Parkour: Extreme Fitness For All Ages
Parkour, an extreme sport, has participants scaling walls, doing backflips and even jumping off buildings. But, at Tempest Academy in Northridge, children and adults of all ages learn the tricks as a means of staying in shape.
“You almost forget that you’re working out, because you become like a child again and you keep playing,” said professional stuntman and founder Paul Darnell. “You’re using all your muscles just to climb, to land, to role, to get up. You don’t realize that you’re getting a full body workout and then when you’re done you’re like ‘ugh I’m so drained’ but you were having fun the whole time so you don’t even realize it.”
The academy was founded by a group of professional stuntmen who wanted to teach others their craft. Classes are held in an empty warehouse that’s been designed to look like a colorful, modern-day street scene. Plush blocks and floor mats are surrounded by graffiti covered walls.
The ultimate goal for students is to be able to take the tricks they learn at Tempest, and do them out on the street.
“I think our enrollment is up to 150 right now,” Darnell said. “We have it from everyone from 6 years old to 40 plus take classes.”
The name “Parkour” comes from an old French military term, “parcours en combatant,” which translates to “fighting in motion.” Today the sport doesn’t involve fighting and has evolved into a strategic form of movement. Participants aim to get from point A to point B as swiftly and artfully as possible.
On a Saturday morning, the gym is packed with children and teens opting for a less traditional extracurricular activity.
“Team sports didn’t do it for me, and like it’s different from gymnastics because with gymnastics there’s one way of doing everything, which is like really stressful and really strict,” said 15-year-old Kyle Wattles, who’s been taking classes at Tempest for three years. “With this you can add your own style or flare, make up your own moves or do things your own way, so you can personalize it.”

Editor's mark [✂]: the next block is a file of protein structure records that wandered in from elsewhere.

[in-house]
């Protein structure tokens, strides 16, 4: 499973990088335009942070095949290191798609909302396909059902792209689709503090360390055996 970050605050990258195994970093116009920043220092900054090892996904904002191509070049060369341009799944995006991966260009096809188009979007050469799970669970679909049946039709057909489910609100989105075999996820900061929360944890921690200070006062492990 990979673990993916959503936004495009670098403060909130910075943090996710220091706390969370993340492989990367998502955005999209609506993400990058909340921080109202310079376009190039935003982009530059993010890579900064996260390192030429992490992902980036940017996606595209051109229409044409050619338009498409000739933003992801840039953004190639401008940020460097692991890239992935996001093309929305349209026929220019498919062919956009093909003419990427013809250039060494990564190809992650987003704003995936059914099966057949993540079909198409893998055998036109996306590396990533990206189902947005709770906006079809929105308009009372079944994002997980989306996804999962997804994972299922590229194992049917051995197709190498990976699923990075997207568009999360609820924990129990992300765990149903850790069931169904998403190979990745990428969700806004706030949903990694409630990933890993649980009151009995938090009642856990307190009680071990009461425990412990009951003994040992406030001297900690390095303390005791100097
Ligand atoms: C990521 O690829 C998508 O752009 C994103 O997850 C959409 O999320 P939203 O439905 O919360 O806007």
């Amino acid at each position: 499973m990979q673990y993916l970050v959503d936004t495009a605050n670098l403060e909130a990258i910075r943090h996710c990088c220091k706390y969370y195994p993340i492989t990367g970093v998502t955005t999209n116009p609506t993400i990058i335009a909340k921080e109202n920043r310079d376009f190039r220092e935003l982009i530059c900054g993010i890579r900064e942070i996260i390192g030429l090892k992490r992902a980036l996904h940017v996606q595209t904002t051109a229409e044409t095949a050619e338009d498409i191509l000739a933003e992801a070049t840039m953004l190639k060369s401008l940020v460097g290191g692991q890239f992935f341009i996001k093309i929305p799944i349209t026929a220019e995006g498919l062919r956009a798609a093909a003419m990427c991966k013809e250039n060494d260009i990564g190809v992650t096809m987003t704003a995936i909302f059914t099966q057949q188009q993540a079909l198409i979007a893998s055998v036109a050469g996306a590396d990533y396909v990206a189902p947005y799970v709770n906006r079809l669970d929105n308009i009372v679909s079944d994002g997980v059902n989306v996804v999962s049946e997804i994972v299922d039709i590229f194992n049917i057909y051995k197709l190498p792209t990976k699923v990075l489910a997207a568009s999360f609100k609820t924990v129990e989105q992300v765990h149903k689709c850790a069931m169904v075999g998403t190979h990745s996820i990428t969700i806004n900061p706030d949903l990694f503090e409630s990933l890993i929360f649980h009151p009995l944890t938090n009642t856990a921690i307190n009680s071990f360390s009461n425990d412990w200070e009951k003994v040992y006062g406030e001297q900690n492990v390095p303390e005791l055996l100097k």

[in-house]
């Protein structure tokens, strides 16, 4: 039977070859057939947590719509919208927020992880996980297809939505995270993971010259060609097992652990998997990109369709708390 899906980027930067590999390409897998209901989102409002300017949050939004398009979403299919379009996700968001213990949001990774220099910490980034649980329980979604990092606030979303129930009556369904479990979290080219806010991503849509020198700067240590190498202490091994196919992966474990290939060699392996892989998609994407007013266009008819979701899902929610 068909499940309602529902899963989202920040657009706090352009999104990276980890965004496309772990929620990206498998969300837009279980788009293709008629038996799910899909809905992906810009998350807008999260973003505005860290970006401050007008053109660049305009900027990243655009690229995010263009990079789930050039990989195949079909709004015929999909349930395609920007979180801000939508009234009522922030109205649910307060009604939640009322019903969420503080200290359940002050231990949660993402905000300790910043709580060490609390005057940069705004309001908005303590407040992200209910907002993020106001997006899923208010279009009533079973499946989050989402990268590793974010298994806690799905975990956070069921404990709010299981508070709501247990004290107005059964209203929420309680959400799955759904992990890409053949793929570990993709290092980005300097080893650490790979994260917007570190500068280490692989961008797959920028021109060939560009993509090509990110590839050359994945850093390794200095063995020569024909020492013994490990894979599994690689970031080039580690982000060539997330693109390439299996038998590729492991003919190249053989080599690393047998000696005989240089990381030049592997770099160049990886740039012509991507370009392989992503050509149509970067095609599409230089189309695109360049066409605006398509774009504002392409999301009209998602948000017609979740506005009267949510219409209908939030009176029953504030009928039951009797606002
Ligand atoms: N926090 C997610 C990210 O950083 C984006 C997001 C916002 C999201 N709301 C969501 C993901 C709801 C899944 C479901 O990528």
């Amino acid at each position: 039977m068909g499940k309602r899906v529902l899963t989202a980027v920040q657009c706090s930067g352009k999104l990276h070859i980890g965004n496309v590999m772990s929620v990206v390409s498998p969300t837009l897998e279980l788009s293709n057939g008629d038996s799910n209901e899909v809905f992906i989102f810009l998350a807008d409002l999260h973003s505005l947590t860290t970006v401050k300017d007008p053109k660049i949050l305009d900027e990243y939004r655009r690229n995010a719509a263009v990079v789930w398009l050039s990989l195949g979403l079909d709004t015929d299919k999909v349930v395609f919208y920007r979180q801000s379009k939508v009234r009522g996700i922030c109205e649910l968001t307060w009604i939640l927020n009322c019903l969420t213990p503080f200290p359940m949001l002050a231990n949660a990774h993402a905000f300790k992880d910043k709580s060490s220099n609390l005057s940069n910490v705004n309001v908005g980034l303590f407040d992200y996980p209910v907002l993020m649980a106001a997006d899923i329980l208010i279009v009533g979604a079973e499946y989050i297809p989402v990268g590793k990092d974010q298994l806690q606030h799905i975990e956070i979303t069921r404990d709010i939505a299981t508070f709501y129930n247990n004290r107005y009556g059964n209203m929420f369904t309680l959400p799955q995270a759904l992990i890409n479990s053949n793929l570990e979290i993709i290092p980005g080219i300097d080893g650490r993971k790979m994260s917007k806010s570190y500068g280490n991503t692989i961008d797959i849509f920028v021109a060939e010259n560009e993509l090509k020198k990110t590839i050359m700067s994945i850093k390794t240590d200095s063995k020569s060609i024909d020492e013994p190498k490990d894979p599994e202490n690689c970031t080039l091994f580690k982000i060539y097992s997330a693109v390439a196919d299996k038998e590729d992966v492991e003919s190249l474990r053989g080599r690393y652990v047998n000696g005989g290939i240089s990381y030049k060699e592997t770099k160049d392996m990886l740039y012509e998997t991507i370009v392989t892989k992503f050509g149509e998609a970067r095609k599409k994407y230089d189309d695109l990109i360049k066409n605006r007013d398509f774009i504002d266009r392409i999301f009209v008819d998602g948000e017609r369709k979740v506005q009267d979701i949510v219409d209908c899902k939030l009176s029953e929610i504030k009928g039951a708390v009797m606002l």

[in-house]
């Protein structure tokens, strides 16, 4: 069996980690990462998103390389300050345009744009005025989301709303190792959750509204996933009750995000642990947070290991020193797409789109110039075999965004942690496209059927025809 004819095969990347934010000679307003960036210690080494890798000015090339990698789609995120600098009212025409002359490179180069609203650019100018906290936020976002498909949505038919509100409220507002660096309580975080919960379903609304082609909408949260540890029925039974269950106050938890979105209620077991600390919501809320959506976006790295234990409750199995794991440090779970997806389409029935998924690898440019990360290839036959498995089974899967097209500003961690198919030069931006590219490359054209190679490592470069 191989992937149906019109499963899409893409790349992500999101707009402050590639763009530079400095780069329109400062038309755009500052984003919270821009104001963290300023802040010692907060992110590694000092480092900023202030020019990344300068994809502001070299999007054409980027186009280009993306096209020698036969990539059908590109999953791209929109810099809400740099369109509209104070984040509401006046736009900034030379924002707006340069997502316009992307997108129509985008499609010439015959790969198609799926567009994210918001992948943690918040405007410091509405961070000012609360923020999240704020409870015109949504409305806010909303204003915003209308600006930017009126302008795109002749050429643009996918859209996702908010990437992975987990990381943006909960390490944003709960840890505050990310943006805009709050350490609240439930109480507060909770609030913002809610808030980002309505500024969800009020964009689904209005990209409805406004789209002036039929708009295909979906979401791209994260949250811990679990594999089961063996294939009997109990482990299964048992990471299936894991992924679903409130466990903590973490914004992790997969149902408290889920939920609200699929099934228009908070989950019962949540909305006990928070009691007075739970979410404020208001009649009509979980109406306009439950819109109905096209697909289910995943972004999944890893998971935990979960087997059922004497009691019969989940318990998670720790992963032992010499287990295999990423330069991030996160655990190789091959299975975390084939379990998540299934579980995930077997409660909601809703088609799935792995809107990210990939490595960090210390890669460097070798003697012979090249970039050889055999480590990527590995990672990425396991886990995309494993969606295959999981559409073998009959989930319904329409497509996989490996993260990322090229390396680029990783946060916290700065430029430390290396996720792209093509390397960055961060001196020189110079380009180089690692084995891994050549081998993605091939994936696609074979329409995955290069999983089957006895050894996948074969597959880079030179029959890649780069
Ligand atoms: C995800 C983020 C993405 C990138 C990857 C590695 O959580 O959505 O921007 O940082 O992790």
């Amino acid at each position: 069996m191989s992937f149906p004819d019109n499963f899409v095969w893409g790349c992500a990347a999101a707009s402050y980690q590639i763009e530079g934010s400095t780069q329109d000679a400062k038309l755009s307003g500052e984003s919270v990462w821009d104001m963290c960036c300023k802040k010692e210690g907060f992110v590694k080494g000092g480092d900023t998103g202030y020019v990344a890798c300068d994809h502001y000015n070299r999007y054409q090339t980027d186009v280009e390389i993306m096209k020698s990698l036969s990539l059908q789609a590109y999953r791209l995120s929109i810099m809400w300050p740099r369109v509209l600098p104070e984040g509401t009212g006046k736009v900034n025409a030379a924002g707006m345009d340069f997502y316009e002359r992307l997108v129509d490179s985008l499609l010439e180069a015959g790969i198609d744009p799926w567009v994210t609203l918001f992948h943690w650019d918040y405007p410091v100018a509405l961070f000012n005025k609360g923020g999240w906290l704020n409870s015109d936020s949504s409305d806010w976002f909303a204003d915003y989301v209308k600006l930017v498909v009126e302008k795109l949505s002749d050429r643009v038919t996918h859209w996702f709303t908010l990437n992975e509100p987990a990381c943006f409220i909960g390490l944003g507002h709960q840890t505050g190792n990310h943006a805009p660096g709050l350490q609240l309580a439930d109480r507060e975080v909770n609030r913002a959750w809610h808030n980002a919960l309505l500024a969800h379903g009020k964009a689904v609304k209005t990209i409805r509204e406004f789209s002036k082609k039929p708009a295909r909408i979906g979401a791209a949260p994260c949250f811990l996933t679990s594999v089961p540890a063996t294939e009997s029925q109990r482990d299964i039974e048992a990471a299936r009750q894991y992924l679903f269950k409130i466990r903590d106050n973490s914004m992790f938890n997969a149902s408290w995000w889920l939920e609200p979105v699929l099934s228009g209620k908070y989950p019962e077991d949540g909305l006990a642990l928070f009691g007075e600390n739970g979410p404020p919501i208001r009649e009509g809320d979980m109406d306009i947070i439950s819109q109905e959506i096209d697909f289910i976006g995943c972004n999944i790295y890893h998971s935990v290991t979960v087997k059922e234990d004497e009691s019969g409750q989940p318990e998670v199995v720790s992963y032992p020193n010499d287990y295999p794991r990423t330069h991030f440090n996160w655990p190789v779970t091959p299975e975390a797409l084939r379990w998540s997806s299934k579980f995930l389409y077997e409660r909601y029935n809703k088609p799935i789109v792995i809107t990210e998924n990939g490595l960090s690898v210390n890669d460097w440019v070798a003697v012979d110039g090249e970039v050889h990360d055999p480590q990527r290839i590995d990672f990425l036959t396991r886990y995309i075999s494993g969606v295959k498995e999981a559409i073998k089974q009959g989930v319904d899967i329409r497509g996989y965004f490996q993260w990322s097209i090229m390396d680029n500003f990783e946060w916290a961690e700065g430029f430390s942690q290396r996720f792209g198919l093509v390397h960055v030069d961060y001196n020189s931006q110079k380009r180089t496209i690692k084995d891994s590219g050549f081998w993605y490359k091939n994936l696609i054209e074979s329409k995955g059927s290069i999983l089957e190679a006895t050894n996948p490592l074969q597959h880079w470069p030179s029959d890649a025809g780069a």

So that beginners can avoid injury, most of the materials at the academy are soft and made of foam, similar to exercise mats. However, it isn’t a sport that’s risk free.
“When I first started doing Parkour I broke my arm,” said 17-year-old Adam Walton. “But that’s because I wasn’t being careful. If you know the basics and you listen to your coaches, it’s actually a really safe sport.”
Personal trainer Nicholas Barrett recommends it to all of his clients, no matter their age, as a great way to stay physically fit.
“Parkour training is really taking three different modals,” Barrett explained. “It’s taking resistance training, which is strength training, cardiovascular training and agility/balance training. So it uses the muscles in a core functional way that will stimulate more of your 206 muscles during the workout.”
For the children who swear by it, Parkour is far more rewarding than the average sport.
“Where hockey is like, competitive and you wanna win, here its just showing off, making friends and hanging out,” said 13-year-old Aiden Campos.
Burning hundreds of calories per hour is just an added benefit.